Gill has no right to relitigate the fact of the 1976 assault convictionSee Lackawanna County Dist. Attorney v. Coss, 532 U.S. 394, 402-04, 121 S.Ct. 1567, 149 L.Ed.2d 608 (2001). Gill, however, does not attack his 1976 conviction. The 1976 conviction for violation of California Penal Code section 245(a)(1) embraced the possibility that Gill used a deadly weapon, but did not require proof that he personally used such a weapon. The charge that Gill personally used a deadly weapon introduced a new factual issue at the Three Strikes hearing.
RAWLINSON, Circuit Judge, dissenting:
I respectfully dissent.
As we recently acknowledged, federal habeas relief should not be granted lightly. Rather, the Antiterrorism and Effective Death Penalty Act of 1996 ("AEDPA") "imposes a highly deferential standard for evaluating state-court rulings[;] demands that state court decisions be given the benefit of the doubt"[;] and mandates "our full respect" for rulings of our "co-equal judiciary." Clark v. Murphy, 317 F.3d 1038, 1043 (9th Cir.2003) (citations and internal quotation marks omitted).
With those cautions in mind, I proceed to the first inquiry accompanying habeas review: "whether the state court erred at all." Id. at 1044 (citation omitted). If the state court committed no error, our habeas inquiry ends. See id. Petitioner Ambrose Gill ("Gill") was convicted in 1976 of one count of assault with a deadly weapon and three counts of assault by means of force likely to produce great bodily injury. During an interview with a probation officer, Gill admitted that he personally wielded a baseball bat during a Saturday-night fracas. Fast forward to 1997, with Gill facing a possible life sentence under California's "Three Strikes Law." Twenty-one years after the fact, at his "Three Strikes" sentencing hearing, Gill sought to challenge the statements attributed to him in the probation department report. The state trial court denied Gill's request to refute the prior statement by testifying to the contrary at his "Three Strikes" sentencing hearing.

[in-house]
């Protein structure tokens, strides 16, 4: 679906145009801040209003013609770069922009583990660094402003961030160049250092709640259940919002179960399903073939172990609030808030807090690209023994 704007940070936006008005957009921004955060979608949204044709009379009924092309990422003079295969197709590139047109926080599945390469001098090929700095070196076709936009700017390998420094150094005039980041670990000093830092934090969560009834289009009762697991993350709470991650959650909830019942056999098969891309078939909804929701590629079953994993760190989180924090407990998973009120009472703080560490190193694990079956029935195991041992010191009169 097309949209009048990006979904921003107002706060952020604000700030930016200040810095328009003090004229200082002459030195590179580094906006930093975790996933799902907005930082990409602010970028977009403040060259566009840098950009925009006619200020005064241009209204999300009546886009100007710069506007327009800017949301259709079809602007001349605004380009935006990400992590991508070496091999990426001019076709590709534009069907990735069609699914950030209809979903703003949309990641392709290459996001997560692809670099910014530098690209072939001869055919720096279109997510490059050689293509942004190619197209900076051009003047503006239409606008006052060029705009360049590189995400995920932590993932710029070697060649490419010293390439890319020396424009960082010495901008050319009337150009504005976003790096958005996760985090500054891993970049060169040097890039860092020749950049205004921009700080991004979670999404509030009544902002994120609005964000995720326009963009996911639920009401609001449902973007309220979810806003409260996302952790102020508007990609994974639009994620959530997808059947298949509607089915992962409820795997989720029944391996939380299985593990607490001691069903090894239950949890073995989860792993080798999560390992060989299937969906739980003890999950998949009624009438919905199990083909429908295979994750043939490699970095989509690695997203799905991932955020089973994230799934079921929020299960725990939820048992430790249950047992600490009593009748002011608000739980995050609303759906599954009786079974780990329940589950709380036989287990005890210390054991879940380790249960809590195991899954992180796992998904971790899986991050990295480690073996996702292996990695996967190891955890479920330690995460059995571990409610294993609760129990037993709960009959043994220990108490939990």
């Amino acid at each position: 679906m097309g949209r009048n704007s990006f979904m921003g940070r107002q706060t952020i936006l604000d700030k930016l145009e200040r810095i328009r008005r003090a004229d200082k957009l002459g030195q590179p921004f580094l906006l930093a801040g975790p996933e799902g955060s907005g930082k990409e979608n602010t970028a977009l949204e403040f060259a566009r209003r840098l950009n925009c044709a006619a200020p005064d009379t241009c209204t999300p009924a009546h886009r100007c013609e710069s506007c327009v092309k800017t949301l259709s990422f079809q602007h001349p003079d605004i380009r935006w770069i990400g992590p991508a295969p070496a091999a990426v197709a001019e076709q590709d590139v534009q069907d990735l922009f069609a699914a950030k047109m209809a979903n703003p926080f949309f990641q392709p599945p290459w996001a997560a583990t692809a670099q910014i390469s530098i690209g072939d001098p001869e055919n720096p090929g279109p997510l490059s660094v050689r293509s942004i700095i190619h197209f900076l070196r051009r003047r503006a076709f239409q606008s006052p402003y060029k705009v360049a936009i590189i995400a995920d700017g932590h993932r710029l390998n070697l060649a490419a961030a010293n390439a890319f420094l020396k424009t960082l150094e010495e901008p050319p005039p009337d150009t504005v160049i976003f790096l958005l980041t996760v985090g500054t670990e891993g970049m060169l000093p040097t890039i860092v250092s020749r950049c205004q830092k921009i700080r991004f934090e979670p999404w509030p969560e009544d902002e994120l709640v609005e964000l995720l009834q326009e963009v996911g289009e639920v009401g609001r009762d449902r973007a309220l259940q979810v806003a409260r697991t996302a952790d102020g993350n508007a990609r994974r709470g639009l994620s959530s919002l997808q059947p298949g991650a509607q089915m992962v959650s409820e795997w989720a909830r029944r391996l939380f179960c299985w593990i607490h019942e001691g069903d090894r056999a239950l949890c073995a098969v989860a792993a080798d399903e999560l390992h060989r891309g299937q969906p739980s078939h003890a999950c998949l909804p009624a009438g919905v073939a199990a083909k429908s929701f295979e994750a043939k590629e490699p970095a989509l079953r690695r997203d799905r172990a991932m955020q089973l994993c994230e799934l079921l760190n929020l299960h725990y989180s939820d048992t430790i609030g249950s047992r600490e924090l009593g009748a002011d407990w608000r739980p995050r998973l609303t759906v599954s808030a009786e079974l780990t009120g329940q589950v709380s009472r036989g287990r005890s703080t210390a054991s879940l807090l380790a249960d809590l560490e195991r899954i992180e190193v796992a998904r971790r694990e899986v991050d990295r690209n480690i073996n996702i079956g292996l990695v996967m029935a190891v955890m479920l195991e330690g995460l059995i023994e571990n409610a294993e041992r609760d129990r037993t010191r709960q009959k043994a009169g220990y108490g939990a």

The trial court denied Gill's request in part because the court recognized that passage of time had lessened the likelihood of obtaining countervailing eyewitness testimony regarding the extent of Gill's personal involvement in administering the assaultive blows. The trial court also considered the existence of binding state precedent limiting the prosecution to the record of conviction when establishing the existence of a prior conviction.
The California Court of Appeal confirmed the trial court's ruling. Citing People v. Bartow, 46 Cal.App.4th 1573, 1581, 54 Cal.Rptr.2d 482 (1996), the Court of Appeal declared that "neither the prosecution nor the defense may call live witnesses." People v. Gill, Consolidated Case Nos. G022286, G022287, G022288, slip op. at 10 (Cal.Ct.App. March 9, 1999). The Court of Appeal noted that "a defendant's statements in a post-conviction probation report do reliably reflect the conduct of which a defendant was convicted. The judge would surely note any deviation in the description of the crime from the evidence adduced at trial." Id. at 12.